On September 24, 2020, at 11:45 a.m., CW #2 called 911 to report a person [now determined to be the Complainant] had fallen and landed on the fourth-floor roof of the Complainant’s apartment building.

Materials obtained from Police Service

Upon request, the SIU obtained and reviewed the following materials and documents from LPS:
  • Computer Assisted Dispatch Summaries (x2);
  • Communication Recordings;
  • 911 Call Recordings;
  • Narrative Text – WO #1
  • Narrative Text – WO #2;
  • Narrative Text – WO #3;
  • Notes – WO #1;
  • Notes – WO #2;
  • Notes – WO #3;
  • LPS Policy – Mental Health Crisis Response; and
  • Occurrence Reports (x2).

Materials obtained from Other Sources

  • Cell Phone Video – CW #2; and
  • LHSC Medical Records – the Complainant.

Incident Narrative

On September 24, 2020, WO #1 and WO #2 attended at an apartment in London in order to arrest a person within the apartment, CW #3, in respect of whom they had a warrant to arrest. Police had been invited to the apartment by the Complainant, who wanted CW #3 to be removed from his apartment. Shortly after executing a peaceful arrest, WO #1 and WO #2 were escorting CW #3 from the apartment building when they learned that a man, whom they later learned was the Complainant, had jumped from an apartment balcony. WO #2 went to the scene of the fall in order to help the Complainant, who was eventually taken to the LHSC and diagnosed with pelvic fractures.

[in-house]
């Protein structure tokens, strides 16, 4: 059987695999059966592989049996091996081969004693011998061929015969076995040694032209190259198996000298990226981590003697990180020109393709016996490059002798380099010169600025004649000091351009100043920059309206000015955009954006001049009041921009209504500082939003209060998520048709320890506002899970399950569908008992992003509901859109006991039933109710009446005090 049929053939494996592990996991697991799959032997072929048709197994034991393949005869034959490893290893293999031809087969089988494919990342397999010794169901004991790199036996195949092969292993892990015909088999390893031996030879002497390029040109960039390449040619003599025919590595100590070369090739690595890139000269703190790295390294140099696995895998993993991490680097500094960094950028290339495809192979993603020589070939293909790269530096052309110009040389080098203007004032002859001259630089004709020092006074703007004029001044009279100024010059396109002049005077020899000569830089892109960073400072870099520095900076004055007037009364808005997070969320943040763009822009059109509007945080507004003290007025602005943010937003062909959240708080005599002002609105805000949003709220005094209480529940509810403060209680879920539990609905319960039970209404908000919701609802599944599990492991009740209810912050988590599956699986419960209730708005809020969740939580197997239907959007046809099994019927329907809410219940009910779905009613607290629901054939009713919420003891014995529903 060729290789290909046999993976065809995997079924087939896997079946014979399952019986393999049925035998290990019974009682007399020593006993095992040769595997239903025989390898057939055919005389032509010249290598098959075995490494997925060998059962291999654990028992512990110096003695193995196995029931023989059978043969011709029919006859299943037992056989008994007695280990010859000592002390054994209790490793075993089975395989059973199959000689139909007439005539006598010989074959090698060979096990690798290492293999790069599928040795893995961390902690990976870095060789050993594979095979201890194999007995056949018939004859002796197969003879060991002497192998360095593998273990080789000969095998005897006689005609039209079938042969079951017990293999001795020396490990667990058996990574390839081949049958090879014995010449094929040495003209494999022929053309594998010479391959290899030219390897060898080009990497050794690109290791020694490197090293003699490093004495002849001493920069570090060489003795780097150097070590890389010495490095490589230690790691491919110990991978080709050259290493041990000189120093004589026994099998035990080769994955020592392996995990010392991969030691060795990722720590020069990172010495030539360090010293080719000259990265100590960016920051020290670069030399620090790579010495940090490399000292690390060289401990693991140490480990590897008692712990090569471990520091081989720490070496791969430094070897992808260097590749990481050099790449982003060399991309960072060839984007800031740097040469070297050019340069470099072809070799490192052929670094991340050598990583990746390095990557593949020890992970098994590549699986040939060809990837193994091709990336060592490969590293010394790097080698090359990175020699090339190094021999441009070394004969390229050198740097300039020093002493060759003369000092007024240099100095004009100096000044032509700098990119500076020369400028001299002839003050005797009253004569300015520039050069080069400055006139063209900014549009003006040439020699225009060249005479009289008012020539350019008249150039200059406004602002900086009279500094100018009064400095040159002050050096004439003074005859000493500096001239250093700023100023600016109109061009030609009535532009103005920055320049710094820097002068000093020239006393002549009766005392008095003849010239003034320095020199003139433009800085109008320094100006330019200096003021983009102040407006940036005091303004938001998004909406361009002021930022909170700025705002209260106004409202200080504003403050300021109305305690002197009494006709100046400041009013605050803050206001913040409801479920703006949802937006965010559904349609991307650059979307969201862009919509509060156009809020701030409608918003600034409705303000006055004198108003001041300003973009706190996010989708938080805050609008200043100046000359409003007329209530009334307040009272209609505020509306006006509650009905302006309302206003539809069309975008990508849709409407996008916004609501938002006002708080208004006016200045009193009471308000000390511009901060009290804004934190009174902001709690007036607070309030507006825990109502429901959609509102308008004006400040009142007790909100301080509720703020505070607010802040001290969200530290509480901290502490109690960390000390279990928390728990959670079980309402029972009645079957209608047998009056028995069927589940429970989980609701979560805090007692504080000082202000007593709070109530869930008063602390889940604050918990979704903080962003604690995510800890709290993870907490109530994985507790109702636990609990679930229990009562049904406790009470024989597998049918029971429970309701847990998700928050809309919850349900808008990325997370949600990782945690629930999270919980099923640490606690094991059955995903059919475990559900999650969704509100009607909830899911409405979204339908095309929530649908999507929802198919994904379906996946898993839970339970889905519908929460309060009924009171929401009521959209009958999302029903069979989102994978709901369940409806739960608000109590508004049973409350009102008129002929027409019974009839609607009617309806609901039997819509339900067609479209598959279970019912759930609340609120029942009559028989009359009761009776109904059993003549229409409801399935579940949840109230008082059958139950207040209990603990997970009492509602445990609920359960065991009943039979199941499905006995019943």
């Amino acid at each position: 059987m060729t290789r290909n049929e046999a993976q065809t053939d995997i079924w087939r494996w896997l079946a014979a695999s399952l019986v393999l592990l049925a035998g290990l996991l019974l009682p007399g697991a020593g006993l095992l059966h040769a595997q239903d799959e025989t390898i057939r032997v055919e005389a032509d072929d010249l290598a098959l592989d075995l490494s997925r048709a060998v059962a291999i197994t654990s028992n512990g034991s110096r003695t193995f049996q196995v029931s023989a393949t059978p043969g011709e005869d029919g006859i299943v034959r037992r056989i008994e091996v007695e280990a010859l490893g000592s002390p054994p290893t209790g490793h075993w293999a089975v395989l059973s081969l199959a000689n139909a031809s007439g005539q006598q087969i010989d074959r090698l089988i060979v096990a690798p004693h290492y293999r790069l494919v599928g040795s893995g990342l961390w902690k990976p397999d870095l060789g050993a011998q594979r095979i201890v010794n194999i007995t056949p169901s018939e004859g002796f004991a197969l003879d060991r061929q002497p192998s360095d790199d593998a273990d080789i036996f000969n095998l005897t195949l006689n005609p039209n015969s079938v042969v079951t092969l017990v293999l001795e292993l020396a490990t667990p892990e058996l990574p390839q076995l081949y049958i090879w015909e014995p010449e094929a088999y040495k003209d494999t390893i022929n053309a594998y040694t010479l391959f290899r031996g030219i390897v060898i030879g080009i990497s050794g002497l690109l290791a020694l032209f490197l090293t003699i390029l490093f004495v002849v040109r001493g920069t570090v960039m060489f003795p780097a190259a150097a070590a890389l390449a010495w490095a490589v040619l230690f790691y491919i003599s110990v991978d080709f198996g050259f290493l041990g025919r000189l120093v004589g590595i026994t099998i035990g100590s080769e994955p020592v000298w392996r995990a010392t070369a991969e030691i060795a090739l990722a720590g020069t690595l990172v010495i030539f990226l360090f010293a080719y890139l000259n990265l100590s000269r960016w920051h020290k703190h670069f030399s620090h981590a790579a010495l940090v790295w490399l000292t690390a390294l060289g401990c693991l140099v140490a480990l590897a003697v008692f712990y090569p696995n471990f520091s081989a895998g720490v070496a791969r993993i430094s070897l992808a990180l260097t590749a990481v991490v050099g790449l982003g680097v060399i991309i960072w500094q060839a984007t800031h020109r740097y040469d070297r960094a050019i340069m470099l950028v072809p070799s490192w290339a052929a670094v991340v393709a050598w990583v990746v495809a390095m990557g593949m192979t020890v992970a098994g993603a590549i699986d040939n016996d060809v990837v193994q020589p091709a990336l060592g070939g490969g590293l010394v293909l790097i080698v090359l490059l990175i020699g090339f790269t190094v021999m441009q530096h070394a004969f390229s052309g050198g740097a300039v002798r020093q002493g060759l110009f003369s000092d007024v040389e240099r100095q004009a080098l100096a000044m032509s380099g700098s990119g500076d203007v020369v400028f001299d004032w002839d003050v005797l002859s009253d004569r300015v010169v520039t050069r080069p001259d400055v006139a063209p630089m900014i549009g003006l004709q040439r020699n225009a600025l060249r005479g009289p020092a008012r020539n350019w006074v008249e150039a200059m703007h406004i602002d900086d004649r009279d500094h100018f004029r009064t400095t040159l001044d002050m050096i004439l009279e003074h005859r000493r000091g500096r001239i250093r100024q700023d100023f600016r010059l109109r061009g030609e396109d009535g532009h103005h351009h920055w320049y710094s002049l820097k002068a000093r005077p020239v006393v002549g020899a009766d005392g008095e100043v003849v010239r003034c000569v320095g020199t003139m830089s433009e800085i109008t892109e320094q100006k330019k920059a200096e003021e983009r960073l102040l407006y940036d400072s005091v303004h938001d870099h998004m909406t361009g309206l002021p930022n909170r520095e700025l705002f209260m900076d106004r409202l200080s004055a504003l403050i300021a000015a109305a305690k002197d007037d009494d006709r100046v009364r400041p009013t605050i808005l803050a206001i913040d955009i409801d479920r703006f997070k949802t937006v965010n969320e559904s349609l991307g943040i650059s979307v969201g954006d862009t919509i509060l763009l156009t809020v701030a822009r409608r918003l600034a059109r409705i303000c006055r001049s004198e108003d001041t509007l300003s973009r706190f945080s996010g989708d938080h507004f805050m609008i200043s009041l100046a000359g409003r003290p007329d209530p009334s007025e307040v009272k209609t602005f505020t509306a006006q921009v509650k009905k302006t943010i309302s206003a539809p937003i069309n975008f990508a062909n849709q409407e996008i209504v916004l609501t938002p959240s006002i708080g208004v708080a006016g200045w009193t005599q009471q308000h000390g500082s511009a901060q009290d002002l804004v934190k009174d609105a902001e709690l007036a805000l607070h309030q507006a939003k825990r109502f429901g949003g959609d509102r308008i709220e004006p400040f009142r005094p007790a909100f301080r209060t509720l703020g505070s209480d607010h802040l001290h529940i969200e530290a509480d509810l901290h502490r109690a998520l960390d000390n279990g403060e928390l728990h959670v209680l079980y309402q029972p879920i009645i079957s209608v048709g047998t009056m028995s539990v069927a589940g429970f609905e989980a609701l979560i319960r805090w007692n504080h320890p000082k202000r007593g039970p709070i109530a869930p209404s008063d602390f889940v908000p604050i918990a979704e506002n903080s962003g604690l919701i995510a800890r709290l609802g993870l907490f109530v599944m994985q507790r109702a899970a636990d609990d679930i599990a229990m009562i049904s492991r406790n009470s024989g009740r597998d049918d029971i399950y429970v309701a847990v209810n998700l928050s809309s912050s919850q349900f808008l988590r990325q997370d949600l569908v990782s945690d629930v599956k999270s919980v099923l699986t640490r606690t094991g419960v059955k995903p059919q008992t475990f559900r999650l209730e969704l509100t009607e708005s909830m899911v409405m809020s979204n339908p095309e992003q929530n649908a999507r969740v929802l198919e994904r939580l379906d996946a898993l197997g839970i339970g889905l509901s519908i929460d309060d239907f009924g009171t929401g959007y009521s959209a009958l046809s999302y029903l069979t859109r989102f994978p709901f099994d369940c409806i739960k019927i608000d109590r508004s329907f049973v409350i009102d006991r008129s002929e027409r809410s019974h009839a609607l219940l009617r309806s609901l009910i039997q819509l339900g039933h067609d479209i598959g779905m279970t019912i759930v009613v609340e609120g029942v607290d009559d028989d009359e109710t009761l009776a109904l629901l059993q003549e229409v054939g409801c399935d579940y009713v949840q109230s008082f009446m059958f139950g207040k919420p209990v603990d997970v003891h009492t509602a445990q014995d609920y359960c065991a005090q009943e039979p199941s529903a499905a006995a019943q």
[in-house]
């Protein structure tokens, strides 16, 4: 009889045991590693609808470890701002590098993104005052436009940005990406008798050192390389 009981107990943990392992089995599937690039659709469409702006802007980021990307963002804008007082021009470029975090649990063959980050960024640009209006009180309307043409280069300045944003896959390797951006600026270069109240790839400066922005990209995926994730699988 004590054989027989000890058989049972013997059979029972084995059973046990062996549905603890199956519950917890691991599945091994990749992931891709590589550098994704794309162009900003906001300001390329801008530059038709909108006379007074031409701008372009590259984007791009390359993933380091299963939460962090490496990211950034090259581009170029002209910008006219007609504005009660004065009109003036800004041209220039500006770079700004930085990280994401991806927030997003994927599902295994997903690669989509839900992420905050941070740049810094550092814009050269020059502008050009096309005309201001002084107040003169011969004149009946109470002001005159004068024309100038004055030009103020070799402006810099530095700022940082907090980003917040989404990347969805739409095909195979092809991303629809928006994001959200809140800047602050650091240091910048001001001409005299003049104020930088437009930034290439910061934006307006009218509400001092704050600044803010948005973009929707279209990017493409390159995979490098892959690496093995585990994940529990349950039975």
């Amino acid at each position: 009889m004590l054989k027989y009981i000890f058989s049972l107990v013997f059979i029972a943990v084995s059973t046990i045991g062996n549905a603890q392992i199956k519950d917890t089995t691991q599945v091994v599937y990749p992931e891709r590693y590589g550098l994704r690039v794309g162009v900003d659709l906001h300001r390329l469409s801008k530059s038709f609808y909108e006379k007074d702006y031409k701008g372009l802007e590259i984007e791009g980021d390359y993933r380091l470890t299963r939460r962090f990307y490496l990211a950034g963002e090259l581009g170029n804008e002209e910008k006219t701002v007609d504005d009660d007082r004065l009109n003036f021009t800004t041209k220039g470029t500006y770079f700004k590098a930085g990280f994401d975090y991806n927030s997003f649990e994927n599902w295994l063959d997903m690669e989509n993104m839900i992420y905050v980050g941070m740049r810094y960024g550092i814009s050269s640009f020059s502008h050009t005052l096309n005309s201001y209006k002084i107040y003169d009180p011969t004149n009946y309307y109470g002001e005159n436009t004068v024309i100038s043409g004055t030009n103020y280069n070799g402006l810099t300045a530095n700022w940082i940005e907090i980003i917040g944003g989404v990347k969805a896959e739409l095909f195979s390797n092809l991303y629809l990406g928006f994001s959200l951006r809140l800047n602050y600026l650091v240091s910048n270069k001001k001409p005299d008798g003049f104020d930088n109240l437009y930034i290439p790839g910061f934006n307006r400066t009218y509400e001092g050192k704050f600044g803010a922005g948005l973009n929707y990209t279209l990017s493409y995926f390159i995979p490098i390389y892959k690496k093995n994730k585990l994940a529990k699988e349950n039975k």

Relevant Legislation

Sections 219 and 221, Criminal Code -- Criminal negligence causing bodiily harm

219 (1) Every one is criminally negligent who
(a) in doing anything, or
(b) in omitting to do anything that it is his duty to do,